The State of Texas: June 5, 2014
Quote of the Day
“Jan refers to this as the new catch-and-release program. Catch ’em in Texas and release ’em in Arizona, right?”
— Rick Perry during a meeting with Arizona Governor Jan Brewer, who recently sent a letter to President Barack Obama asking him to stop Texas’s protocol of sending illegal immigrants to her state for processing.
Students entering the School of Nursing elevators were greated by this message. Officials later took the signs down, saying they were “poorly worded.”
An Officer and a Pimp-Man — Testimony concluded yesterday at a hearing for Gregory McQueen, a Fort Hood sergeant who’s been accused of running a prostitution ring. In its headline, the Houston Chronicle gets straight to the seedy point, declaring that the “Accused Fort Hood pimp’s hearing concludes,” which sounds as incredible as it’s technically true. Even more wild is that Sergeant McQueen was the base’s “sexual-assault prevention officer.” Three women testified at a military hearing, which is similar to a grand jury. The first witness “was 20 at the time and said McQueen suggested the arrangement after she confided in him that she was experiencing money problems after her husband left her and her 3-year-old son and drained the couple’s bank account,” according to the Associated Press. Now, an officer will decide whether or not McQueen will face a court marshal. As the story notes, “The outcome of the high-profile case will be closely watched amid growing criticism of the military’s treatment of sexual assault within its ranks.”
Everything’s Hotter in Texas — Don’t let some old fogey try to tell you some back-in-my-day stories about how it used to be really hot. That’s because you have scientific data that confirms that things are tougher now. “In Texas, the hottest months are 2.8 degrees higher than in 1984,” writes the AP. It’s not as bad as our neighbor to the northwest, however. “The average New Mexico summer is 3.4 degrees warmer now than in 1984.” The results come from recent data showing that the Southwest and Northeast regions are warming faster than other areas in the country. For the story, one climate scientist at Texas Tech attributes this to “heat and drought are a vicious cycle that has been hitting the Southwest hard in recent years.” Not that anyone needed a weathervane to know that forecast.
VFWrongdoing — The veterans health care scandal has now hit Texas. The Obama Administration has been rocked by accusations that veterans have not only died due to lack of care, but that VA officials intentionally manipulated data about wait times. Beto O’Rourke, the El Paso Congressman, only added fuel to the fire yesterday after he made public his own commissioned report. The Department of Veterans Affairs reported that 85 percent to 100 percent of vets were getting in for mental health appointments in El Paso within 14 days. But the Democratic congressman found that, on average, it took 71 days to see a mental health care provider and more than 36 percent of the veterans in the study saw no care giver at all,” according to Politico. O’Rourke didn’t hold back on his condemnation, either. “What everyone learned in Phoenix, and from [VA’s] report last Wednesday, is that you cannot trust the VA to tell us how the VA is doing,” he said. The Texas Tribune notes that O’Rourke is “considering filing legislation that would require that similar surveys be conducted across the country.”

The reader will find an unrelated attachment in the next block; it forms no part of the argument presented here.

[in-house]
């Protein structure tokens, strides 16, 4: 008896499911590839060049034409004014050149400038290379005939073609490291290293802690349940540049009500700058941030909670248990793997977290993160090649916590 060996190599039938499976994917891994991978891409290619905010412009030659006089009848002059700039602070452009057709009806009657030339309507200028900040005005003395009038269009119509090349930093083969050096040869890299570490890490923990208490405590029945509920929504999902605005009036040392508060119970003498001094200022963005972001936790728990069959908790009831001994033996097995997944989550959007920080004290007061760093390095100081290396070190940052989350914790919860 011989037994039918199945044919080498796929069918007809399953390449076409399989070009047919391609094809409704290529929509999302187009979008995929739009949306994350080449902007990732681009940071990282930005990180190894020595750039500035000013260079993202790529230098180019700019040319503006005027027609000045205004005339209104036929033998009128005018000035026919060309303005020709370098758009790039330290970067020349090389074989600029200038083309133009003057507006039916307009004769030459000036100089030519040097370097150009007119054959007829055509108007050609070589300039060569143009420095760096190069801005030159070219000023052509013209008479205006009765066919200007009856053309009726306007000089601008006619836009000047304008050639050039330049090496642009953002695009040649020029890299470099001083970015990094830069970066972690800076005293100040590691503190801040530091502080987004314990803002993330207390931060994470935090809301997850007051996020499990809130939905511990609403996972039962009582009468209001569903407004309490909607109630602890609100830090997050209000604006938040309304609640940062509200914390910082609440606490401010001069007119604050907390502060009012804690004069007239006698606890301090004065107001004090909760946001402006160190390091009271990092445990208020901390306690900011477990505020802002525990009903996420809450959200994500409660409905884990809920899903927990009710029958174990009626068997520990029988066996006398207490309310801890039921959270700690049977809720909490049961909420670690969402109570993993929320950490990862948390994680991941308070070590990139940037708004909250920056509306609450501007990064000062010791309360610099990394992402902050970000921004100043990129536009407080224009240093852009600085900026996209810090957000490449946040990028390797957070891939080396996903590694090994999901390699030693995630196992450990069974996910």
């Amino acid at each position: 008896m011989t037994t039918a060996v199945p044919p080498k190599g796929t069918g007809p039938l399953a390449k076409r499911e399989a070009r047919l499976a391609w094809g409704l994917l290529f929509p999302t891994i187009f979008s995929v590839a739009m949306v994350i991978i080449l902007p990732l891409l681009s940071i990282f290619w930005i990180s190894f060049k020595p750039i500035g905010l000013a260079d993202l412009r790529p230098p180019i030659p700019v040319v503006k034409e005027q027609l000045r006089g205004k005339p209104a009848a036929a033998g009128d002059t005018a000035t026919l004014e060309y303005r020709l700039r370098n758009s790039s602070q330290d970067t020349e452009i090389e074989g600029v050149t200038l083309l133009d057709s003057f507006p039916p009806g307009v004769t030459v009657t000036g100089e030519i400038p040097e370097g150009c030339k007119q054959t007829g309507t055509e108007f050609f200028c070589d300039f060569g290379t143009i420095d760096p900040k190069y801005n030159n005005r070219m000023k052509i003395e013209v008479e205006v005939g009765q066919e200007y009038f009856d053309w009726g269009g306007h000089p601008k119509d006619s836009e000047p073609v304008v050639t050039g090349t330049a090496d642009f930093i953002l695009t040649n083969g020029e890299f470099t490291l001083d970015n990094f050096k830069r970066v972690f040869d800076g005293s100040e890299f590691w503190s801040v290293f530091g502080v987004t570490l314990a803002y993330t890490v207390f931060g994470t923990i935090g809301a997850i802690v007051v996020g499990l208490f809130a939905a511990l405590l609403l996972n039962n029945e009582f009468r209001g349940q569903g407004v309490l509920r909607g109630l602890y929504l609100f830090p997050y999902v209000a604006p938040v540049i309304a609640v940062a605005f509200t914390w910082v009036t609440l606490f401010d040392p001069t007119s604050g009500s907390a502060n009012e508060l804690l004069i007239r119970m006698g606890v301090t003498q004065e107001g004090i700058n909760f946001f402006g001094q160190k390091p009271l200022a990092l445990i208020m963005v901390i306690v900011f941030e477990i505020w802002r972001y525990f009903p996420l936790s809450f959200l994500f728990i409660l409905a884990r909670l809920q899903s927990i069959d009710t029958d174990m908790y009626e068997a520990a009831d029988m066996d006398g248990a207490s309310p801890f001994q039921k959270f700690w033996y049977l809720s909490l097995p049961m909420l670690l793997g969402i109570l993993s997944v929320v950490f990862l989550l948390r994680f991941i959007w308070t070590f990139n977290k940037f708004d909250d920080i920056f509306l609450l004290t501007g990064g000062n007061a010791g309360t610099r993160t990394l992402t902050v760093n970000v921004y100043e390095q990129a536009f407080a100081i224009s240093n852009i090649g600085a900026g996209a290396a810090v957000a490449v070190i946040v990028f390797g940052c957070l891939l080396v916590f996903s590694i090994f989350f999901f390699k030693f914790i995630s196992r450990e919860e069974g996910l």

300: This Is Sparking — Congratulations(?) goes to the the Texas A&M Forest Service, which will soon pass a relatively dubious milestone: putting out its 300th fire of the year. Don’t light any celebration candles! As the Chronicle notes, the “Texas A&M Forest Service has responded to 282 wildfires this year, which may sound like a lot but is on pace to be fewer than last year’s total number: 711.” And if you think that’s a lot of fires, just remember, “Those figures don’t include fires that are fought by local fire departments, which last year numbered 6,877.” And it’s all in time for the real fire season to begin! Only you may be able to prevent forest fires, but only the men and women of the Texas A&M Forest Service will prevent your home and acres from turning into dust.